MAY 3, 1948
HYDE PARK, Sunday—In England, they do succeed in getting a great deal done through voluntary work. For instance, I found that, in the children's court in London, magistrates sit without compensation, each one giving one or two full days a week.
Perhaps that is the spirit that has made it possible for Lady Reading to keep her Women's Voluntary Services so fully organized even in peacetime. The members of this organization do on a voluntary basis what we would consider professional work. They get complete recognition from the Government and are called upon to do very responsible and important jobs throughout the United Kingdom. They may even be asked to go as far away as Australia or some other part of the British Commonwealth to undertake some piece of work.
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I went one day with some of Lady Reading's workers to the Netherne Hospital, a county hospital for the mentally ill. Because of the shortage of paid help, the county organizer of the WVS has found regular voluntary helpers for this institution. They work with the occupational therapists in the needlework room, and make dressings and swabs. They take old ladies out for walks and help generally in the wards. They serve meals, and count cutlery and crockery after meals.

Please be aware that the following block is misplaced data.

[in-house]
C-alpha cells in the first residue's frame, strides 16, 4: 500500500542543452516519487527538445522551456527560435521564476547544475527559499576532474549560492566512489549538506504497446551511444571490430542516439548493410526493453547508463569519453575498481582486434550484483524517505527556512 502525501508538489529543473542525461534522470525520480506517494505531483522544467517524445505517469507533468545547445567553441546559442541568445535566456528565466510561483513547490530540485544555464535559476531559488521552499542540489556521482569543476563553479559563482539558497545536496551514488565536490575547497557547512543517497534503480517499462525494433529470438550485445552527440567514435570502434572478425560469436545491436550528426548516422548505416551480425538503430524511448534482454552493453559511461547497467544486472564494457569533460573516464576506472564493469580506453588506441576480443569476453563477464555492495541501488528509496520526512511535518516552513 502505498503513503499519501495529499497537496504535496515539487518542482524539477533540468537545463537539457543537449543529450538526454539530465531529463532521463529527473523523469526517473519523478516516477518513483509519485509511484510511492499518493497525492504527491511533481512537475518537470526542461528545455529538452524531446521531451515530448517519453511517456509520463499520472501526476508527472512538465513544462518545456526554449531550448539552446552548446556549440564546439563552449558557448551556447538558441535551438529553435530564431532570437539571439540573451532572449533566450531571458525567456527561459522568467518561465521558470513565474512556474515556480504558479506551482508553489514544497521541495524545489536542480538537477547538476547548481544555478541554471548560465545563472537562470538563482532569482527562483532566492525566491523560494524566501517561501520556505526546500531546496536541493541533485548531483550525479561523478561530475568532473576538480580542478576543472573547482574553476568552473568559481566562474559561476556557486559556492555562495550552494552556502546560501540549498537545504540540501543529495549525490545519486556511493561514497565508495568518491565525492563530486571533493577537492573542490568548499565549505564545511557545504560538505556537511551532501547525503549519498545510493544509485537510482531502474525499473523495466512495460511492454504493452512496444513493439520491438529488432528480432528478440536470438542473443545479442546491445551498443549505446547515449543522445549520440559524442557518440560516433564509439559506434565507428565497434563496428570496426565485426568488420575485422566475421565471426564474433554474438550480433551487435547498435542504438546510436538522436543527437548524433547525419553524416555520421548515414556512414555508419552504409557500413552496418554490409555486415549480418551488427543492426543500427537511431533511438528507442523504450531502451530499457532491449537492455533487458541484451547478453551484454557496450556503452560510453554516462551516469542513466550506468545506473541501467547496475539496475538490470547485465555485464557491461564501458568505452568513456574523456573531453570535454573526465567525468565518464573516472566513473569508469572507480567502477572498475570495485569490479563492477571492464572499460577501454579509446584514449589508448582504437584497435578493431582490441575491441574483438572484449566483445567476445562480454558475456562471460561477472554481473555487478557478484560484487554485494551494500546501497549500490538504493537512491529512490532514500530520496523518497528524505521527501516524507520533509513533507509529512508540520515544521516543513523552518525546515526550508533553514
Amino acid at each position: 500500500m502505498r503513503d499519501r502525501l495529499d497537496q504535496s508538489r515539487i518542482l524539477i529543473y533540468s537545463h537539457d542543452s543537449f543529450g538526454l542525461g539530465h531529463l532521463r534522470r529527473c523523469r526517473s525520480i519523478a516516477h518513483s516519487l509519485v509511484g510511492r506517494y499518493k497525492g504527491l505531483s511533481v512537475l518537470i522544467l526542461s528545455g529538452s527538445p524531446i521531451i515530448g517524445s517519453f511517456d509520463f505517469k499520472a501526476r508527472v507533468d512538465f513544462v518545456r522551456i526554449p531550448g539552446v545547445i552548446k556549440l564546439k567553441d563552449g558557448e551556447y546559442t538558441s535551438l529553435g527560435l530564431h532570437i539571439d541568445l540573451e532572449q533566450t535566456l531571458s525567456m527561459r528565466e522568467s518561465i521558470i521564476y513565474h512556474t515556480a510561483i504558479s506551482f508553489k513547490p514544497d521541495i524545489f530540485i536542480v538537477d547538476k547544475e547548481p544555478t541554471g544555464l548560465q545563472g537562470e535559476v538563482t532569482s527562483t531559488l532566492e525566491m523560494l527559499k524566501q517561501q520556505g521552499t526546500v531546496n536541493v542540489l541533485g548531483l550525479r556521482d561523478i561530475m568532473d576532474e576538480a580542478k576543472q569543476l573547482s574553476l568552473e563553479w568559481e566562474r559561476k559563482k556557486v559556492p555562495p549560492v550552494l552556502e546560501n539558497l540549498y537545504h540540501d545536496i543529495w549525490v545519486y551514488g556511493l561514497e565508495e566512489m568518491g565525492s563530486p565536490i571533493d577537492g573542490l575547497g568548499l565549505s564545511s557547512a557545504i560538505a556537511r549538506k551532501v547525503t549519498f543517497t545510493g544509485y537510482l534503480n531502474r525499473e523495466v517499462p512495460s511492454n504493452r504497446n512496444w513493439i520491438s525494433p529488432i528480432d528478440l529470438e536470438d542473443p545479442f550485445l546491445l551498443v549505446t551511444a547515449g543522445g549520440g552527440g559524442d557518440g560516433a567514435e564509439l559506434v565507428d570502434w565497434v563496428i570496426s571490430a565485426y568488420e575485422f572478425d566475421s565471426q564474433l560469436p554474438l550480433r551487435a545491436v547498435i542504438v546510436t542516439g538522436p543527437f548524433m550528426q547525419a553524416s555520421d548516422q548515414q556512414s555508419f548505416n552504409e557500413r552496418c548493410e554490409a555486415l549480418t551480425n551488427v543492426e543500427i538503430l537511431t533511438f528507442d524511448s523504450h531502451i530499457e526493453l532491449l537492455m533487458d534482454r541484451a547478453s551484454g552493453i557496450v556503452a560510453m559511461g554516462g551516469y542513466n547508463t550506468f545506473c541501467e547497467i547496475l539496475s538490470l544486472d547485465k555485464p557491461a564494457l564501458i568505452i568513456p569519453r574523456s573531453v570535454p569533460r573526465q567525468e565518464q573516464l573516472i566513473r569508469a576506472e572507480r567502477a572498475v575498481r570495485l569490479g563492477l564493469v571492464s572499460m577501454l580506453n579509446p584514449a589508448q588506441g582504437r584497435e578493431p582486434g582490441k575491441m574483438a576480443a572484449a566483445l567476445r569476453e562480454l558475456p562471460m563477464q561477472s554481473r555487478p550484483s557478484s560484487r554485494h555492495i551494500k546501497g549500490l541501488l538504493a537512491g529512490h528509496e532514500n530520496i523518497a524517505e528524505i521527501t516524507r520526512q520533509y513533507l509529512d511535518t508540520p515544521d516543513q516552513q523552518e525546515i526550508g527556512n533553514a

As I went through this hospital—an attractive collection of buildings surrounded by shrubs and flowers and a pleasant countryside—I could not help thinking of the conditions in some of our state mental hospitals. There was nothing there to remind you even faintly of the photographs taken by some of our conscientious objectors who worked in our institutions during the war and were horrified by the conditions they found. Their photographs were published in an effort to arouse our public conscience and improve the care given to mental patients.
At Netherne Hospital, there are about 1600 patients, 800 of whom are allowed out on the grounds under a parole system. The hospital's own farm provides milk and other necessities which would not be obtainable in any other way. An unusual feature is a cafeteria where patients can bring their friends and wait on themselves. A great amount of freedom is given. The treatment is completely up-to-date, and the percentage of cures this past year was 77.5—a record of which they must be proud.
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I visited a class in the training school for attendants, went through several wards, and saw some of the occupational therapy work. I was sorry I did not have a chance to look at a book of paintings done by patients. Many of them have never painted before, and to a psychiatrist I'm sure these paintings would tell volumes about the mental condition of a patient in different stages of his illness. None of them receives instruction. They just paint what they have in their minds and want to put on paper.
The hospital authorities, like everyone else in England, have had to use great ingenuity to obtain any kind of materials. For instance, the library, which is just being started, has bookcases, benches and counter made from little strips of wood which once formed frames for wire put over the windows to protect the rooms from flying glass when bombs fell in the neighborhood during the war. As I looked at those tiny pieces of wood fitted together, I could not help thinking how impatient we would be if we had to make shelves with this kind of material.
My whole visit to this hospital was most stimulating and interesting, and I am sure that the material I was given there will be of interest to psychiatrists in this country.